Last week my children started school again. My son attends a Spanish dual immersion school in Oakland, California. (My daughter attended Melrose Leadership Academy the first six years of MLA’s bilingual program. Now she attends 7th grade in a neighboring district middle school.) MLA is not for everyone, but I believe in the school.
When my daughter was in the first class of bilingual students at MLA, I was concerned, but confident. I know what it means to be the first at something. I have also known people who were the first. I have known trailblazers, and this experience has given me comfort. I have probably taken these experiences for granted.
This last year, my son started playing baseball. He loves playing catcher. I attended a high school that is known for producing Major League pitchers and catchers. Fresno High School also produced the first Mexican American MLB manager. When I was a kid, my grandfather had married into his family. Pat Corrales has had a long baseball career. He is also the only Major League Baseball manager to be fired while in first place. He came from Fresno High.
When I was in high school, my principal was a woman. I thought that all principals at large high schools could be women. I expected that all women principals should be as qualified as Jeanne Contel. All principals could be legendary athletes. (You can search for her in the new book Fastpitch.) I have also gained comfort in knowing that trailblazers like Jeanne Contel are unique. I haven’t worked for an administrator as qualified or inspiring as Ms. Contel.
At UCSB, I found trailblazers at the Women’s Center and the Women’s Studies department. Our campus pioneers led conversations 25 years ago that are finally reaching national consciousness. Change seems sudden to those who have just joined the conversation. In 1989, I felt that I had joined the conversation too late.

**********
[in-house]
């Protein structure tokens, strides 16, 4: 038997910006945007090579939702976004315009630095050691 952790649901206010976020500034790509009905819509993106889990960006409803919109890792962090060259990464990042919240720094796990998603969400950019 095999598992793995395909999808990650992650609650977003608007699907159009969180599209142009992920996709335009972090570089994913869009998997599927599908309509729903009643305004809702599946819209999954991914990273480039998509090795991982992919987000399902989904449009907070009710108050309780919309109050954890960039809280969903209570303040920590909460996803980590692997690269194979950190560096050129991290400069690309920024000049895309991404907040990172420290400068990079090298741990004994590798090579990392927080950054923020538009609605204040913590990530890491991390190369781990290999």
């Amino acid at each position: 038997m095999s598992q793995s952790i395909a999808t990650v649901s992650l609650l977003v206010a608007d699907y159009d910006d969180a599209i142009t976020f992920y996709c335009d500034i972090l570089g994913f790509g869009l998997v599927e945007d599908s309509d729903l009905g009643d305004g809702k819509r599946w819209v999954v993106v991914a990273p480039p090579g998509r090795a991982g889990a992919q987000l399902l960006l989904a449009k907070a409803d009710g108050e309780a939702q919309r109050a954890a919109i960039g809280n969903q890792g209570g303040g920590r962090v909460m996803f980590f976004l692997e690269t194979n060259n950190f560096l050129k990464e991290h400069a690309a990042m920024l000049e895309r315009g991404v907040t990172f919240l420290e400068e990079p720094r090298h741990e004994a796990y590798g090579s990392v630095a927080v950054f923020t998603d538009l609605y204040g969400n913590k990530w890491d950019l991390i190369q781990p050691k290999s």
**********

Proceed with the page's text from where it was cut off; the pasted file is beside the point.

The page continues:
Trailblazers are not measured by standardized test scores. Pioneers are often ignored until they have succeeded. To be a successful pioneer, one must take a different trail… a new path. Not everyone is comfortable doing this. Not everyone is comfortable with the discomfort required to take the necessary risk. Some people would rather aim for above average. We have standardized tests for above average.
I took this photo Thursday morning. It is also the featured photo, but the featured photo will disappear after a few more posts. This is the only photo I took Thursday morning. I was aiming at my son when he unexpectedly lobbed the catcher’s mitt to me. The shutter speed was 1/500 and the depth of field was 3.5. It’s a lucky shot. The mitt fell into the frame perfectly. I lucked out on the yellow and blue color in the background. My son isn’t tack sharp, but this will do. This picture also helped me discuss the Corrales connection more. How many managers have there been in MLB history? Who were the first? What happens to those? Where are they from? Mason and the other students are positioned to be exceptional… we will let the other schools aim for above average education.
I took smart phone photos Friday. I may add those in a notes post here. (I edited this post on 8/29/16)